Edited by audioengr, 15 May 2021 - 10:37 AM.


#6 ts298

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Posted 14 May 2021 - 10:09 PM

The teaching here is very valuable... thank you all... and thanks in advance to those who may have more to add later.
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#7 sctbrd

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Posted 14 May 2021 - 11:52 PM

+1 for using no filter, at least as a beginner. It cuts ALOT of light. See what you can get without it. If I have issues, I usually start from the easiest settings/setup, and move on from there. Once you get some results you can graduate to the filter.

 

I havent used my L-enhance filter yet on my hyperstar, but it is a different animal than normal frames with a DSLR... useful info:

 

https://forums.sharp...opic.php?t=3254

 

Try a dew shield to reduce glare- get some flat black semirigid plastic and wrap it around the end of your scope and see what it does.

Or find a shadier place.


Edited by sctbrd, 14 May 2021 - 11:58 PM.


#8 bobzeq25

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Posted 15 May 2021 - 12:13 AM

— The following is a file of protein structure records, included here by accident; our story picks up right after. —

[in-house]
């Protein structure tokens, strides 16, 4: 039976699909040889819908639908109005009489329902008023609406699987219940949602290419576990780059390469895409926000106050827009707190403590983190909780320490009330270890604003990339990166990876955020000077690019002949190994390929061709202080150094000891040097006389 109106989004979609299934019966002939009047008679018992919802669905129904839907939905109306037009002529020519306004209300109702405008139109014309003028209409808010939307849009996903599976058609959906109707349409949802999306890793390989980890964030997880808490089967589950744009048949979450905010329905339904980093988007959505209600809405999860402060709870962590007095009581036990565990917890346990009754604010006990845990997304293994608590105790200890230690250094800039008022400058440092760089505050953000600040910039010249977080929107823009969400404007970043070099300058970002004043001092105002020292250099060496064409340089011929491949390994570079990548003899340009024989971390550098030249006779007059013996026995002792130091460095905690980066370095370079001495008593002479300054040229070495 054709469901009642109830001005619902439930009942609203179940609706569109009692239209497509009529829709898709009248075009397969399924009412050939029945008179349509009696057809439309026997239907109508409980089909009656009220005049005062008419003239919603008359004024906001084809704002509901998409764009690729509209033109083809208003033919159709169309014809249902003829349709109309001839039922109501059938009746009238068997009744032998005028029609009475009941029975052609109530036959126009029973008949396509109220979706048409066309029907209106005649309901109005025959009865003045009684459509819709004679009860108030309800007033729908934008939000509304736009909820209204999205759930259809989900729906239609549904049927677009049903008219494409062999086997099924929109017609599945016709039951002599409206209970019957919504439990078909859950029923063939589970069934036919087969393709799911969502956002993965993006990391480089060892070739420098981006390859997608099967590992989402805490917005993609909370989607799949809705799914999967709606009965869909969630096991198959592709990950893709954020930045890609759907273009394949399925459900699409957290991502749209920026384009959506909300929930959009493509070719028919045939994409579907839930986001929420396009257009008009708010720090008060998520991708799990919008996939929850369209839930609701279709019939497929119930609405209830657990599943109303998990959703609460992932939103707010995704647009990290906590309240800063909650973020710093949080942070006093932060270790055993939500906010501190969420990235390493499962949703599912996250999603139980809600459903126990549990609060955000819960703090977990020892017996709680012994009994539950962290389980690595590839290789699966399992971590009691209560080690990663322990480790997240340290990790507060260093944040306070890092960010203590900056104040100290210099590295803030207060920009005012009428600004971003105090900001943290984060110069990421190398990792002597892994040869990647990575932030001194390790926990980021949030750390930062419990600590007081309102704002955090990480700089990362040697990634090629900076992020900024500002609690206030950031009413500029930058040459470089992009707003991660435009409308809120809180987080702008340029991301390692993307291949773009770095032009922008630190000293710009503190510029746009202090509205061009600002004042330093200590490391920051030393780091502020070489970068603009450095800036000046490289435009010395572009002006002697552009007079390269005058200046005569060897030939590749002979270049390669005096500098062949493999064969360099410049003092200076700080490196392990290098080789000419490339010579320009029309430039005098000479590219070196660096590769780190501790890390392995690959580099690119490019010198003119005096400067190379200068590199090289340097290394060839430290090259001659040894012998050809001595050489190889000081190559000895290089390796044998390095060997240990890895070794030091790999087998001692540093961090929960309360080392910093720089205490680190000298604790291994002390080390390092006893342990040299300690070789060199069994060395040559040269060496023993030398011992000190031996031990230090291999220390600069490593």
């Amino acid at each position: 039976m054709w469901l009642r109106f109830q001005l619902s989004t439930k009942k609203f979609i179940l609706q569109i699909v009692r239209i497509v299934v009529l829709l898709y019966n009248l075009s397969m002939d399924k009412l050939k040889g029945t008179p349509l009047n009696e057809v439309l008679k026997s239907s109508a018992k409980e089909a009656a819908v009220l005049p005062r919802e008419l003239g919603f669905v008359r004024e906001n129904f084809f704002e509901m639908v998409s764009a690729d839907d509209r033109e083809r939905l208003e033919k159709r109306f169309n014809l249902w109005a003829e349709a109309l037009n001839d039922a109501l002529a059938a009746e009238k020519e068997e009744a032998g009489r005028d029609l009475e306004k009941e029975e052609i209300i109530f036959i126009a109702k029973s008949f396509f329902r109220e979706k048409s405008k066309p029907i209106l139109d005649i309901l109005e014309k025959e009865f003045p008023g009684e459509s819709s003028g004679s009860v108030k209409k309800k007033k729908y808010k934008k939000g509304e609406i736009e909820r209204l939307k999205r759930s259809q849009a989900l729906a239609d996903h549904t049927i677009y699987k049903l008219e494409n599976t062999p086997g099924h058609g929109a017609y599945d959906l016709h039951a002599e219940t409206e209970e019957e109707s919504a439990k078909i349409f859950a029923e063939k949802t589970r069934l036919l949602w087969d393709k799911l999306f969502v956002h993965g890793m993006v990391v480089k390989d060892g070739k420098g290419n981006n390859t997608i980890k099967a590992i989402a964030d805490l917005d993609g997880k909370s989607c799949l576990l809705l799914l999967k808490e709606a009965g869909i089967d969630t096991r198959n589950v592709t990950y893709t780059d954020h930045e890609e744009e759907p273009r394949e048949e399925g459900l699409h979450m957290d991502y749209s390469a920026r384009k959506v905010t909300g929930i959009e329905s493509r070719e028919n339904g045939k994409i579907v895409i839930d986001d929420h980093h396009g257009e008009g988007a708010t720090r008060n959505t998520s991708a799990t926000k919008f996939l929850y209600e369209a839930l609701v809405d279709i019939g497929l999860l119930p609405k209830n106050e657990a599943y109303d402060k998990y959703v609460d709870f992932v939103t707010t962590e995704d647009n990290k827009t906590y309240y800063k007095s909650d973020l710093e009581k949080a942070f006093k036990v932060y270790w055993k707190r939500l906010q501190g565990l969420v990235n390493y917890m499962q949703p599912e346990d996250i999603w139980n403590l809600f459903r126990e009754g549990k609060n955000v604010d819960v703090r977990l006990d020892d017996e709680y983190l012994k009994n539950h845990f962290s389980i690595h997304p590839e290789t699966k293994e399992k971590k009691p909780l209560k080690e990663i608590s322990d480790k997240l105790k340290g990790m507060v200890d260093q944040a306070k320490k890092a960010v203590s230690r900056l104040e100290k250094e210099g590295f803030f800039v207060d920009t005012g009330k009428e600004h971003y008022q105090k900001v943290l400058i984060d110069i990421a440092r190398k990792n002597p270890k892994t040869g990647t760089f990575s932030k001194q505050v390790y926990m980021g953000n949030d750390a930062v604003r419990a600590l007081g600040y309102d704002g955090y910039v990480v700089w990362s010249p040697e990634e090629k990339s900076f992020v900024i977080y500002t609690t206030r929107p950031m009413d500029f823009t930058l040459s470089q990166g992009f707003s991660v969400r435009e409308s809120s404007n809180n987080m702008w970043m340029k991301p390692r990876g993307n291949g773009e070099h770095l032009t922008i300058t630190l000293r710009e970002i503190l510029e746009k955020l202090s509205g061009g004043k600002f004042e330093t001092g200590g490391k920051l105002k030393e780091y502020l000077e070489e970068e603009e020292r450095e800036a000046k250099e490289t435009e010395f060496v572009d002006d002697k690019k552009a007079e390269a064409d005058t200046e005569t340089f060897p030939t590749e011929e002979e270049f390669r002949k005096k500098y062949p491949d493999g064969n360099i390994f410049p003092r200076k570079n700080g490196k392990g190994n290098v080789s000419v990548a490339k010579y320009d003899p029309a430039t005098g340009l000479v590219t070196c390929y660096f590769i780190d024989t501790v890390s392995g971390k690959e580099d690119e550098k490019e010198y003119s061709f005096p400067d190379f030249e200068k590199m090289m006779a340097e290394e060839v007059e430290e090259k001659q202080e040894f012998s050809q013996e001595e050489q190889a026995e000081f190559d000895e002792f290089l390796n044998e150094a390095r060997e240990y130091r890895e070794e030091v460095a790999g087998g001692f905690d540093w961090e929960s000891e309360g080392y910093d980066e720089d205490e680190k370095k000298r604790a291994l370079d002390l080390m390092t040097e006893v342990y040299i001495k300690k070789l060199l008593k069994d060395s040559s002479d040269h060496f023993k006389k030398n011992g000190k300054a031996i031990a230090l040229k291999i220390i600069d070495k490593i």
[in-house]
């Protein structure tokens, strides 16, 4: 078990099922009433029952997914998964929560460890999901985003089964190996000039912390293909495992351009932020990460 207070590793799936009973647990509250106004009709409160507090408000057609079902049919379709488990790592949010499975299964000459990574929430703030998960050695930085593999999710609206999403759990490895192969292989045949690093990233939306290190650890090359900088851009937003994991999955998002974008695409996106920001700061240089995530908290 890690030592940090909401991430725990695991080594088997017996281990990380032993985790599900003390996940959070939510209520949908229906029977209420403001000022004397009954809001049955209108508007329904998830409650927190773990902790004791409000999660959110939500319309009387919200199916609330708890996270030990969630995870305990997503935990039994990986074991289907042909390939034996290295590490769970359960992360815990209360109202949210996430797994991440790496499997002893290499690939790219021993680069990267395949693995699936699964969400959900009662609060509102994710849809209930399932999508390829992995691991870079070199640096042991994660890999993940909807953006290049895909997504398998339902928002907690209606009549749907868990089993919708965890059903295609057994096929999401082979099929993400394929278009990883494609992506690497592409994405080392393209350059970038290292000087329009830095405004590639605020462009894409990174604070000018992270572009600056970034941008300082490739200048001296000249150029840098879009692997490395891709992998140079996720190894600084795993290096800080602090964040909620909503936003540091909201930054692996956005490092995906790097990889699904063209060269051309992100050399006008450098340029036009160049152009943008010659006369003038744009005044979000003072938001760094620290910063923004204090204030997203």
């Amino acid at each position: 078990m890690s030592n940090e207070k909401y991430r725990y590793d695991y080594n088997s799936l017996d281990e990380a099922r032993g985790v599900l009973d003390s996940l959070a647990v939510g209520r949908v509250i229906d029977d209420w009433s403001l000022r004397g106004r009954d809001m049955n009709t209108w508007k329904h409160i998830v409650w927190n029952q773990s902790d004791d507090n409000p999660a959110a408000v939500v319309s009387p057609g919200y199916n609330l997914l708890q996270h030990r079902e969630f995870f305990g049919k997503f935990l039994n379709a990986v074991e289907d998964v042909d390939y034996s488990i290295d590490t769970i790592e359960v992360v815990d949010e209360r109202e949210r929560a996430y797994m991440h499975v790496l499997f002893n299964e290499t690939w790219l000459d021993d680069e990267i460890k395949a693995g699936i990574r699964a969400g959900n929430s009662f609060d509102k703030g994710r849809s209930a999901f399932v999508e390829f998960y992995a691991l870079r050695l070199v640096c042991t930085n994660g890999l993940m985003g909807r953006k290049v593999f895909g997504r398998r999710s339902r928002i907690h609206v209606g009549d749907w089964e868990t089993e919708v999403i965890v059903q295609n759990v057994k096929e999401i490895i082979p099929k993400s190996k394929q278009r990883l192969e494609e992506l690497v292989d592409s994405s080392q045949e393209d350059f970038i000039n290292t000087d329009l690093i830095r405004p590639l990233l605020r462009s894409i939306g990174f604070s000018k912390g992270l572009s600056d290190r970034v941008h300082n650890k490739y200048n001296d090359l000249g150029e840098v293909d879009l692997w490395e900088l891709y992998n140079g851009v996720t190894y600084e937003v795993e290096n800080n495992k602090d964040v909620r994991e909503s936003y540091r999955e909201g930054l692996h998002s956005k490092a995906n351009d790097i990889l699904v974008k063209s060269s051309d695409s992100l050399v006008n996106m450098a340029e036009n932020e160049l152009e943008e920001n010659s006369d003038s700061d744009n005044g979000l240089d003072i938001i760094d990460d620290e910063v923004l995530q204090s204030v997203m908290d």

+1 for using no filter, at least as a beginner. It cuts ALOT of light. See what you can get without it. If I have issues, I usually start from the easiest settings/setup, and move on from there. Once you get some results you can graduate to the filter.

 

I havent used my L-enhance filter yet on my hyperstar, but it is a different animal than normal frames with a DSLR... useful info:

 

https://forums.sharp...opic.php?t=3254

 

Try a dew shield to reduce glare- get some flat black semirigid plastic and wrap it around the end of your scope and see what it does.

Or find a shadier place.

The LEnhance will work well with Hyperstar.  On emission nebulae, _only_.

 

Using an LP filter on everything is not good.  But they do have their place.  It's not on galaxies or reflection nebula, but on emission nebulae.

 

The Jellyfish with my C8 RASA, and an NBX filter (a close relative of the LEnhance, but optimized for fast systems.)

 

https://www.sciencec...filters/nbx.htm

 

Jellyfish, SH2-249 -small.jpg


Edited by bobzeq25, 15 May 2021 - 12:19 AM.